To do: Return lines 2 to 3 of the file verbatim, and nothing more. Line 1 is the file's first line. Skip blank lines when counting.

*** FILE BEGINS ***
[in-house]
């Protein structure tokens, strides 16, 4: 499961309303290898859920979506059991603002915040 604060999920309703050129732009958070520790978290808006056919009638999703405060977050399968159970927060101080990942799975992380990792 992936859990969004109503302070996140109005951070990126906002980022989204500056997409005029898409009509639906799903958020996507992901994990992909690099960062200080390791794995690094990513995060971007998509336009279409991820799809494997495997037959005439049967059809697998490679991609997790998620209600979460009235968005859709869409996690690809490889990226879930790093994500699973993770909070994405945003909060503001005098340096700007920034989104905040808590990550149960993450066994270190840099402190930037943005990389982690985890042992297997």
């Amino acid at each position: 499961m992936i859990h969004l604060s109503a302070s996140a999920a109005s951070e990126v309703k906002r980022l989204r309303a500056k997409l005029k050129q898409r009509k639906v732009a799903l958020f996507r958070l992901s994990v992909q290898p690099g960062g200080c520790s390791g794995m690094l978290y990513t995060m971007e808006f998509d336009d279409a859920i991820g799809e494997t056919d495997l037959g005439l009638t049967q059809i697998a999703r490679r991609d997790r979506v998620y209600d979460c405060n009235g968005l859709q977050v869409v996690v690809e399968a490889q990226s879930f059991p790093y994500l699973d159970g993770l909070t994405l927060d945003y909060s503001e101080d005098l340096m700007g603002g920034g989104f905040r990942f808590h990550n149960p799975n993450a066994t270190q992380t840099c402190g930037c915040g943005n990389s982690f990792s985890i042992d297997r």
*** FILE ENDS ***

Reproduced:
């Protein structure tokens, strides 16, 4: 499961309303290898859920979506059991603002915040 604060999920309703050129732009958070520790978290808006056919009638999703405060977050399968159970927060101080990942799975992380990792 992936859990969004109503302070996140109005951070990126906002980022989204500056997409005029898409009509639906799903958020996507992901994990992909690099960062200080390791794995690094990513995060971007998509336009279409991820799809494997495997037959005439049967059809697998490679991609997790998620209600979460009235968005859709869409996690690809490889990226879930790093994500699973993770909070994405945003909060503001005098340096700007920034989104905040808590990550149960993450066994270190840099402190930037943005990389982690985890042992297997």
């Amino acid at each position: 499961m992936i859990h969004l604060s109503a302070s996140a999920a109005s951070e990126v309703k906002r980022l989204r309303a500056k997409l005029k050129q898409r009509k639906v732009a799903l958020f996507r958070l992901s994990v992909q290898p690099g960062g200080c520790s390791g794995m690094l978290y990513t995060m971007e808006f998509d336009d279409a859920i991820g799809e494997t056919d495997l037959g005439l009638t049967q059809i697998a999703r490679r991609d997790r979506v998620y209600d979460c405060n009235g968005l859709q977050v869409v996690v690809e399968a490889q990226s879930f059991p790093y994500l699973d159970g993770l909070t994405l927060d945003y909060s503001e101080d005098l340096m700007g603002g920034g989104f905040r990942f808590h990550n149960p799975n993450a066994t270190q992380t840099c402190g930037c915040g943005n990389s982690f990792s985890i042992d297997r």